Gravitational filters, bottom drains and Airlift placement

Here you will learn the basics of this system.
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Pssymon
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Joined: 11 Dec 2015, 00:12
Location: The Netherlands

Gravitational filters, bottom drains and Airlift placement

Post by Pssymon »

Good day,

In this topic I will explain the basics of a gravitational filter. This is important as the gravitational setup is the main requirement for using an Airlift system.
Many pond professionals and veteran Koi keepers know about the concepts I'm about to explain, but for many newcomers they can seem complicated and are often overlooked.
I speak from personal experience as I've been keeping sturgeons in my pond for over five years now, and in those first years I never really learned about gravity systems and bottom drains.
And believe me, I read a lot of pond related material online. It's easily overlooked if you're not actively trying to learn more.

As most people will know, any pond that is stocked with a larger number of fish will need a filter. Especially when keeping Koi (which is what most serious pond keepers use their pond for), as they are fairly large fish that require a lot of food, produce a lot of waste, and at the same time are really sensitive to bad water quality.
How a pond filter works in detail, is something I'll get into in another topic.

Pump fed filtration

When using a pump fed filtration system, the filter is usually placed hidden away near the edge of the pond. A water pump is used to pump the water through the filter which then overflows back into the pond.
This is the easiest way to filter a pond. Especially when the pond is already dug, lined, and full of water and fish. Since a water pump can simply be placed in the pond with the hose going over the edge connecting to the filter.

I made a couple of simple drawings to show the differences between pump fed, gravity fed, and gravity fed with Airlift setups.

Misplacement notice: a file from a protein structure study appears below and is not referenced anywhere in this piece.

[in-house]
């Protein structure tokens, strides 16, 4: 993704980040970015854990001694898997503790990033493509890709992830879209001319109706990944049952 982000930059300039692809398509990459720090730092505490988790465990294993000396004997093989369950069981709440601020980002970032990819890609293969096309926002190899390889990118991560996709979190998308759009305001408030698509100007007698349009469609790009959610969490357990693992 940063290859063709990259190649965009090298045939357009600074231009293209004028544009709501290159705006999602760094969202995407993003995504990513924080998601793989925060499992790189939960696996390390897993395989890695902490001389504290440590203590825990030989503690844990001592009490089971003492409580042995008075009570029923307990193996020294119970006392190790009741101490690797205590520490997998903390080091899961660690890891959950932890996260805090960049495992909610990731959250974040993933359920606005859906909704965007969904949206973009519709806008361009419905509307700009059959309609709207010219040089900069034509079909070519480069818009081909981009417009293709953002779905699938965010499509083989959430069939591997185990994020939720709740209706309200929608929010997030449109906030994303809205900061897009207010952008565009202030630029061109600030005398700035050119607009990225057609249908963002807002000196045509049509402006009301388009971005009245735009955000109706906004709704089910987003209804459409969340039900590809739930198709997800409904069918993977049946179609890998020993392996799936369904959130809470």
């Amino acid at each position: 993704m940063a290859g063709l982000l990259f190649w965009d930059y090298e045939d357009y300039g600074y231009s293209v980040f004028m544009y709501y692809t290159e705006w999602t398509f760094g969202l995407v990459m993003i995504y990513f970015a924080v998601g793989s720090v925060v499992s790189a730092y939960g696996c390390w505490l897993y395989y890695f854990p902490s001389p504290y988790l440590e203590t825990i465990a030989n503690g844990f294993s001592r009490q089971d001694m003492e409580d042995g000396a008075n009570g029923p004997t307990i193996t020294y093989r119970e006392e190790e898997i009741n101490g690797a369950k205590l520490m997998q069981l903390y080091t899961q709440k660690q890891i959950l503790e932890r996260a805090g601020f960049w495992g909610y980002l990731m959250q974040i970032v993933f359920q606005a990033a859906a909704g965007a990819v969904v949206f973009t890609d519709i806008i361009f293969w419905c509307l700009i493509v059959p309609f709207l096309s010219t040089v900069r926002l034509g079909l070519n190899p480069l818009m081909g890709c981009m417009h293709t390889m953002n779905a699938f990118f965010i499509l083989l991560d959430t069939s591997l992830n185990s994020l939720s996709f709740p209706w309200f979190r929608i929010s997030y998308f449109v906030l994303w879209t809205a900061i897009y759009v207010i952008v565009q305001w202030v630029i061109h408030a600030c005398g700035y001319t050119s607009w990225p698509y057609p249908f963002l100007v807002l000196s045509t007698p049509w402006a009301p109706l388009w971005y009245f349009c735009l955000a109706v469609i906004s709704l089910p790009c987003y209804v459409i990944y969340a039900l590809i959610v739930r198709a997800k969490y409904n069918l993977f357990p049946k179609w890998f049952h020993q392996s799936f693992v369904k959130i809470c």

This is basically what a pump fed filter setup looks like:

Image

Image

While this setup is the easiest way to filter a pond, there are a number of drawbacks when comparing to a gravitational filter.
The pump being in the pond, usually has small slits or holes that prevent large pieces of debris entering the pump and blocking up the impeller.
While this does work, it means the pump will easily lose efficiency as the pump cover becomes covered with debris that sticks on there.

The debris that does fit through,can get cut up by the pump's impeller before reaching the filter. Making the mechanical filtration less effective.
Over time, these smaller particles will still clog up the inside of the pump. This requires having to get the pump out of the pond and cleaning it.
A pond pump usually does not suck in debris on the pond floor in a 360 degree radius. This means it's possible that areas with little flow occur around the pump on the pond floor where debris accumulates, where a drain would effectively get rid of the debris.

When using a UV unit on a pond with a pump fed filter, the UV unit has to be connected before the filter. This means that unfiltered pond water first passes through the UV unit, where particles or algae can build up on the quartz sleeve, making the unit less effective.